In one embodiment, a collection of humeral heads of differing sizes and configurations, a collection of humeral stem cores of differing sizes and configurations, and a collection of intramedullary stems of differing sizes and configurations can be provided. In this embodiment, the surgeon can readily assemble the complete proximal humeral prosthesis in light of the specifics of the structures of the scapula and humerus, mixing and matching each part so as to provide optimal fit of each part to each other part and of each part to the whole of the skeletal system.

All of the apparatus and methods disclosed and claimed herein can be made and executed without undue experimentation in light of the present disclosure. While the apparatus and methods of this invention have been described in terms of particular embodiments, it will be apparent to those of skill in the art that variations may be applied to the apparatus and methods and in the steps or in the sequence of steps of the methods described herein without departing from the concept, spirit and scope of the invention as defined by the appended claims.

Referenced by
Citing PatentFiling datePublication dateApplicantTitle
US8182542Dec 22, 2009May 22, 2012Howmedica Osteonics Corp.Soft tissue attachment mechanism
US8226725Sep 1, 2009Jul 24, 2012Howmedica Osteonics Corp.Prosthesis having a soft tissue attachment element
US8562690Feb 11, 2011Oct 22, 2013Zimmer, Inc.Modular revision femoral prosthesis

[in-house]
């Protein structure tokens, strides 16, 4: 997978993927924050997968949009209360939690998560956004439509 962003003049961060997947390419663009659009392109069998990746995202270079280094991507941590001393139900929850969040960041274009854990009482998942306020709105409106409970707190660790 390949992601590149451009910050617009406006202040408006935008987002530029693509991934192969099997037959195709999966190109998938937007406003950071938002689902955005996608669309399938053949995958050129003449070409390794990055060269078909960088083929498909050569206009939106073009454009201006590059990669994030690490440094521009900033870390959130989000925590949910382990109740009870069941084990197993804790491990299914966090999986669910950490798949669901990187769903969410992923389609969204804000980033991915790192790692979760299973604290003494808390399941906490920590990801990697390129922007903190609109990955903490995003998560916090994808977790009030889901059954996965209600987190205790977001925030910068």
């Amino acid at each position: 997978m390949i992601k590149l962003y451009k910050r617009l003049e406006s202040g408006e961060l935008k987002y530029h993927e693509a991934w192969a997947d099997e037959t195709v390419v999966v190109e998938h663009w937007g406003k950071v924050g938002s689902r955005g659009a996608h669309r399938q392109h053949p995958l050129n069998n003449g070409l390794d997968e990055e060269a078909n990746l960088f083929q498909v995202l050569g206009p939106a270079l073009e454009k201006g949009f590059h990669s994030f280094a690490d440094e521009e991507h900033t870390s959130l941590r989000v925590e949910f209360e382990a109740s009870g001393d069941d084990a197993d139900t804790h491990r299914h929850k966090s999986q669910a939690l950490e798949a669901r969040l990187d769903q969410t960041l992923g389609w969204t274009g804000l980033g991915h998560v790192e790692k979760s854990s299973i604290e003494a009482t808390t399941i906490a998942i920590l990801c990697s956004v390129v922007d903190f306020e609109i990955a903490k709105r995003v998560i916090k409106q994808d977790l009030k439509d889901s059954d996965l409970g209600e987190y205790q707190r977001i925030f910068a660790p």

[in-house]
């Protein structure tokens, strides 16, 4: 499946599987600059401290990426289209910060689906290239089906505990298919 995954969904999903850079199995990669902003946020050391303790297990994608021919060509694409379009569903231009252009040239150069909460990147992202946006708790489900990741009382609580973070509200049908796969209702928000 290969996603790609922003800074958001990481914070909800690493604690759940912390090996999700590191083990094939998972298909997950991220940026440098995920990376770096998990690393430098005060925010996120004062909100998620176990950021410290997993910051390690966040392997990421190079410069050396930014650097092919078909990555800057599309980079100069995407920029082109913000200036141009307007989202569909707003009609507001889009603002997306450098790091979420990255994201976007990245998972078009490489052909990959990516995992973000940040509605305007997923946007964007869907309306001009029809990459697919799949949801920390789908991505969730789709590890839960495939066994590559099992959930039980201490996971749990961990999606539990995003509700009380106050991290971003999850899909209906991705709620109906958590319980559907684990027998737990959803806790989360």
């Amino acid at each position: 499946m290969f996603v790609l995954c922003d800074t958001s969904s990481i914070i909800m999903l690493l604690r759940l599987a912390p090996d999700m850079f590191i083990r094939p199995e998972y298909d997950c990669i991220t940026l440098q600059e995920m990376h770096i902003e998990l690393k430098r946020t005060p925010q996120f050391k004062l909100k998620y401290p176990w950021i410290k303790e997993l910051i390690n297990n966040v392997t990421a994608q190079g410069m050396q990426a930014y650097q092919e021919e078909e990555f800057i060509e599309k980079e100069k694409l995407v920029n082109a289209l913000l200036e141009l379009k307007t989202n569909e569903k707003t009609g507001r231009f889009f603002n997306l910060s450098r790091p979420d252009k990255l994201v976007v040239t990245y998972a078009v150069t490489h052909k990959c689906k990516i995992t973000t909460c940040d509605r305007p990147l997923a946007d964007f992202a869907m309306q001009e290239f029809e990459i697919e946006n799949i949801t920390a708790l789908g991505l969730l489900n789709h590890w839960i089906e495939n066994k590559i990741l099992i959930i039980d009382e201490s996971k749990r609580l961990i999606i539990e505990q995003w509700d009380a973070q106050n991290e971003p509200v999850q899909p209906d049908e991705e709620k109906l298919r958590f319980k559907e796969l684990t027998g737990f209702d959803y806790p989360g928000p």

US8623093 *Jun 15, 2011Jan 7, 2014Zimmer, Inc.Sleeve for modular revision hip stem
US8636800Apr 17, 2012Jan 28, 2014Howmedica Osteonics Corp.Soft tissue attachment mechanism
US20110166661 *Jan 14, 2011Jul 7, 2011Tornier SasApparatus for fitting a shoulder prosthesis
US20120010720 *Jun 15, 2011Jan 12, 2012Zimmer, Inc.Sleeve for modular revision hip stem
WO2011028782A1Sep 1, 2010Mar 10, 2011Howmedia Osteonics Corp.Soft tissue attachment mechanism
Classifications
U.S. Classification623/19.14, 623/19.12
International ClassificationA61F2/40
Cooperative ClassificationA61F2002/4029, A61F2002/30616, A61F2002/4044, A61F2002/30733, A61F2/4059, A61F2/30721, A61F2002/4051, A61F2002/4037, A61F2002/30738, A61F2002/2835, A61F2/4014, A61F2/30734, A61F2002/4062, A61F2002/30604
European ClassificationA61F2/40C, A61F2/40D
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Jan 25, 2013ASAssignment
Owner name: ZIMMER, INC., INDIANA
Effective date: 20121127
Free format text: MERGER;ASSIGNOR:ZIMMER TECHNOLOGY, INC.;REEL/FRAME:029698/0017
Oct 3, 2005ASAssignment
Owner name: ZIMMER TECHNOLOGY, INC., ILLINOIS
Free format text: ASSIGNMENT OF ASSIGNORS INTEREST;ASSIGNOR:EMAMI, ALI SCOTT;REEL/FRAME:017062/0592
Effective date: 20050930